Fedweek Legal

In Johnson v. Department of Veterans Affairs, No. 05-3149 (Fed. Cir. 2006), a court of appeals decided that the Merit Systems Protection Board (“MSPB”) did not have jurisdiction over a former Department of Veterans Affairs (“DVA”) employee because her resignation was voluntary.


According to the court decision:

Sheri P. Johnson served as a cemetery representative for the DVA. In November 2002, Ms. Johnson received a “Notice of Unacceptable Performance.” On January 2, 2004, after allowing Ms. Johnson the opportunity to improve performance, the DVA issued her a decision regarding her removal, effective January 29, 2004. On the day before Ms. Johnson’s removal date, she consulted a human resources (“HR”) assistant who was responsible for processing removals and resignations. Ms. Johnson sought the HR assistant’s advice as to whether she should resign or face removal. According to a statement by the HR assistant, she advised Ms. Johnson to resign rather than be terminated. On January 28, 2004, Ms. Johnson resigned her position.

After Ms. Johnson resigned, she filed an appeal before the MSPB, asserting that her resignation was involuntary. Ms. Johnson cited the following as reasons for her involuntary resignation: (1) a death in the family and a funeral on January 30, 2006; (2) DVA officials urged her to resign; (3) the deciding official continually asked about Ms. Johnson’s employment status; and (4) the HR assistant advised Ms. Johnson to resign.

The MSPB and the Federal Circuit Court of Appeals decided that Ms. Johnson was not entitled to an MSPB appeal because her resignation was voluntary. At the outset, the court stated that resignations are presumed to be voluntary. In order to establish that Ms. Johnson involuntarily resigned from her position, she needed to establish that she had no choice but to resign. The court declared that when an employee is “merely faced with a choice between two unpleasant alternatives, either resign or be removed for cause, then such a choice is not involuntary.” The court identified some situations when a resignation could be deemed involuntary:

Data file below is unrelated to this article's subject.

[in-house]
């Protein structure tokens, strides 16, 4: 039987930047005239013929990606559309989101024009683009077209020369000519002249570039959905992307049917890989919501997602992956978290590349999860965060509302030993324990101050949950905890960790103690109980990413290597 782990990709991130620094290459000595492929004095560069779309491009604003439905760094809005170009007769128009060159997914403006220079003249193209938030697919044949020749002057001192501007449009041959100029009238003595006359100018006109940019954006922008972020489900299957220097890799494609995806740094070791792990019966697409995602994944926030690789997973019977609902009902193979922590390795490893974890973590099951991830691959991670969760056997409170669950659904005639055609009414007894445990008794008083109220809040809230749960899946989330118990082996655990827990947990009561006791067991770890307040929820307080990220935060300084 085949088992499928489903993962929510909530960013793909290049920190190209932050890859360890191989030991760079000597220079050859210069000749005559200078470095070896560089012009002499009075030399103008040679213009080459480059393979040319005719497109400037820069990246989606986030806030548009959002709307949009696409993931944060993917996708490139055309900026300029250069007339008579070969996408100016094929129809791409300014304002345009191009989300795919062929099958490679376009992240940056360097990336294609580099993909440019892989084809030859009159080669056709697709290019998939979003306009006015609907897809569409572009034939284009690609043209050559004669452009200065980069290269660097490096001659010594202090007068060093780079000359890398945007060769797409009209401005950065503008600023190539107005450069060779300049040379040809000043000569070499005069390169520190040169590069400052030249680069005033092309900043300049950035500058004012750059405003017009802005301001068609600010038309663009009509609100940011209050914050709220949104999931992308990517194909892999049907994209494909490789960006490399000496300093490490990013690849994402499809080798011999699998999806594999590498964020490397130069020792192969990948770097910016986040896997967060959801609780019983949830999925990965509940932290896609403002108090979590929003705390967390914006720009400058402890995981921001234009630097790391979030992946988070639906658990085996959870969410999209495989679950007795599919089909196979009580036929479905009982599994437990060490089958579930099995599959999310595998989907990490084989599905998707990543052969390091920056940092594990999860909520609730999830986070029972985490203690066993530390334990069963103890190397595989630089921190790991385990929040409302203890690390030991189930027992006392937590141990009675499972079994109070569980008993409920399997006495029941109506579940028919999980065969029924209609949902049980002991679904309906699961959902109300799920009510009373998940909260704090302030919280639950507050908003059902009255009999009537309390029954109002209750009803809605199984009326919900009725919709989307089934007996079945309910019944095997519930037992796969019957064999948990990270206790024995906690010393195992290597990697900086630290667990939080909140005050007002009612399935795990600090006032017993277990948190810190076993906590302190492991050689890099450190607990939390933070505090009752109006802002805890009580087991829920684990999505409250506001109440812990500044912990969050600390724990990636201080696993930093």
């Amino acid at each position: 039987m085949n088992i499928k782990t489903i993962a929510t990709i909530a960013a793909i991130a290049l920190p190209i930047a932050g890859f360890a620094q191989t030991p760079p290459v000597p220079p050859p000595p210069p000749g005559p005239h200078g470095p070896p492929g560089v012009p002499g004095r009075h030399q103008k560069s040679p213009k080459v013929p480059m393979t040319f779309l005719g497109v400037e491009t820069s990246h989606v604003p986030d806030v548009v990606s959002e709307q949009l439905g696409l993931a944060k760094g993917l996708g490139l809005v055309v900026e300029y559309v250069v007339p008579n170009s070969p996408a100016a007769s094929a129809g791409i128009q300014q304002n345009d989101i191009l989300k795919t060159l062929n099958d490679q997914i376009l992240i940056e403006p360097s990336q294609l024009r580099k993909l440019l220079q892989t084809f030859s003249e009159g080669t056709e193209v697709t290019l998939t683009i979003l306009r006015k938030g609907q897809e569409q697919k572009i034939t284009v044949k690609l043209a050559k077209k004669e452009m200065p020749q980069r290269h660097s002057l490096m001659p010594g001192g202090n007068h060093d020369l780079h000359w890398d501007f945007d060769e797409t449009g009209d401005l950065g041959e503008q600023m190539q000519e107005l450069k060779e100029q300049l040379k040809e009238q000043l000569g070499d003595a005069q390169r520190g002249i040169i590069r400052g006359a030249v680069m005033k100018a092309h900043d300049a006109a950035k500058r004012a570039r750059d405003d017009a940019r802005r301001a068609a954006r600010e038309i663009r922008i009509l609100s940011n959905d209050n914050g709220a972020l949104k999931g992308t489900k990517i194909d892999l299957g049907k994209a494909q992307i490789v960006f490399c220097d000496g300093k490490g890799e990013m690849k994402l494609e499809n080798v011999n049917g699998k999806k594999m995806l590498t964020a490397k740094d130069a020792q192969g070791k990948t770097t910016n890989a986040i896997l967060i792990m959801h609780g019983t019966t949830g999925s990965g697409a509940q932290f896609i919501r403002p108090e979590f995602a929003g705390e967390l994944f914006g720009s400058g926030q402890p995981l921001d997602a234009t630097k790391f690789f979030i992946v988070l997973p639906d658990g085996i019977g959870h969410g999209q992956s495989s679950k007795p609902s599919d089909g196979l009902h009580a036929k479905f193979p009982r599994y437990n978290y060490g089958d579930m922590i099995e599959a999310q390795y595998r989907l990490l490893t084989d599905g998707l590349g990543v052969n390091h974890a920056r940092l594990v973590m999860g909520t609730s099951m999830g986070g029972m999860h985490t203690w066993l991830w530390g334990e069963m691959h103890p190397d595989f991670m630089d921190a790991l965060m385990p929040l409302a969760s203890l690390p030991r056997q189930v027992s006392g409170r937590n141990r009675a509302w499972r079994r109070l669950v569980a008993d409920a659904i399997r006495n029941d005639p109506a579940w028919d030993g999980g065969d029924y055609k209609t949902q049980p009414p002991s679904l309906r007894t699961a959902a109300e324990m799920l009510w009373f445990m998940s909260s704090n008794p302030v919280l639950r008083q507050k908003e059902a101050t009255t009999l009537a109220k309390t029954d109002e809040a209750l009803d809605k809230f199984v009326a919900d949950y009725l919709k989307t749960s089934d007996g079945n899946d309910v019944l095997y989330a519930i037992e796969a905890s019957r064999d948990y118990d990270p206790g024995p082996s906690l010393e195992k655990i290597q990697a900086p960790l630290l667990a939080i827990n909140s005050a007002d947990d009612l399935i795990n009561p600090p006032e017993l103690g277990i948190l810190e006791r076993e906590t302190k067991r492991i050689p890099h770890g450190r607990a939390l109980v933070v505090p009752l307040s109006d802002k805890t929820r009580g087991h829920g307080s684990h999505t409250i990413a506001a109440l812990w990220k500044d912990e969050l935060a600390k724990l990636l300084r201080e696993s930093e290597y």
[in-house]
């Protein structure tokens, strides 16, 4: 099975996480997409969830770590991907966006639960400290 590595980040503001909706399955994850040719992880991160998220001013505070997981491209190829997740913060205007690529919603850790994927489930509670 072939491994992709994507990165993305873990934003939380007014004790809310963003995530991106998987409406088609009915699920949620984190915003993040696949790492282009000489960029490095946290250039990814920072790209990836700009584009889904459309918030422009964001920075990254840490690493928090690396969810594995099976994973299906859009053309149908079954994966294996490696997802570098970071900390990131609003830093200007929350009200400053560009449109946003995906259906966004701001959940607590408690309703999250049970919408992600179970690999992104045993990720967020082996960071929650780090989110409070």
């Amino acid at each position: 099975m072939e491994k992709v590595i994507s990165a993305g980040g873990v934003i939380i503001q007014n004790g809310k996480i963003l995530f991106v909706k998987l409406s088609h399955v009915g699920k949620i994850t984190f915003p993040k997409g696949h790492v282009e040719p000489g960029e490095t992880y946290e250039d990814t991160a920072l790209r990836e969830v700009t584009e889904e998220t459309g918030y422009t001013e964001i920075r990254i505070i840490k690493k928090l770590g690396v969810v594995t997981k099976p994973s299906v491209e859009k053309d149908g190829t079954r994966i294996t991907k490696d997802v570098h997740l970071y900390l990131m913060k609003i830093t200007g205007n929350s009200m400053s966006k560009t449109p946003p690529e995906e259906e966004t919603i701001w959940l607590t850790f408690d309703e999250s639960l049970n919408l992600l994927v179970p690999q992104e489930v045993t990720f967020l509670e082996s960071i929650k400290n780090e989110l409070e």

The employee resigned under duress brought on by government action.

An employee unsuccessfully tried to resign before the effective date.

The employee submitted a resignation under time pressure.

An employee failed to understand the situation due to mental incompetence.

The employee resigned due to agency deception or misrepresentation.


In Ms. Johnson’s case, she alleged that the DVA obtained her resignation due to time pressure, duress, and/or misrepresentation.

The court rejected Ms. Johnson’s stated reasons for her resignation. The court concluded that the DVA gave Ms. Johnson three-and-a-half weeks to make her decision, which is adequate time. In contrast to Ms. Johnson’s case, the court explained that when an “agency demand[ed] an immediate decision, then the employee’s decision was involuntary.” Indeed, in citing a previous case, the court deemed two weeks enough time for an employee to make an informed decision. Additionally, the court found that repeated inquiries as to Ms. Johnson’s last day failed to amount to duress. Finally, the court reasoned that Ms. Johnson’s reliance on the HR representative’s advice was not misinformation.

Unless working conditions are objectively intolerable, resigning from a position is the least desirable option because you face more difficult legal obstacles when trying to prove “constructive termination.” When faced with the “unpleasant alternatives” of resignation or termination, federal employees should obtain the advice of legal counsel or assistance from their union, if available. The federal courts have established a high standard for determining whether an employee’s resignation is involuntary. If you plan to contest an adverse employment action, you should reconsider before submitting your resignation because the resignation will greatly complicate any possible appeal.

This information is provided by the attorneys at Passman & Kaplan, P.C., a law firm dedicated to the representation of federal employees worldwide. For more information on Passman & Kaplan, P.C., go to http://www.passmanandkaplan.com .

The attorneys at Passman & Kaplan, P.C, are also the authors of The Federal Employees Legal Survival Guide, Second Edition, a comprehensive overview of federal employees’ legal rights. This book has been selling for $49.95 plus s&h for over two years, but as a special offer to FEDweek readers, we’ve reduced the price to only $29.95 plus s&h. To order your copy, go to https://www.fedweek.com/pub/index.php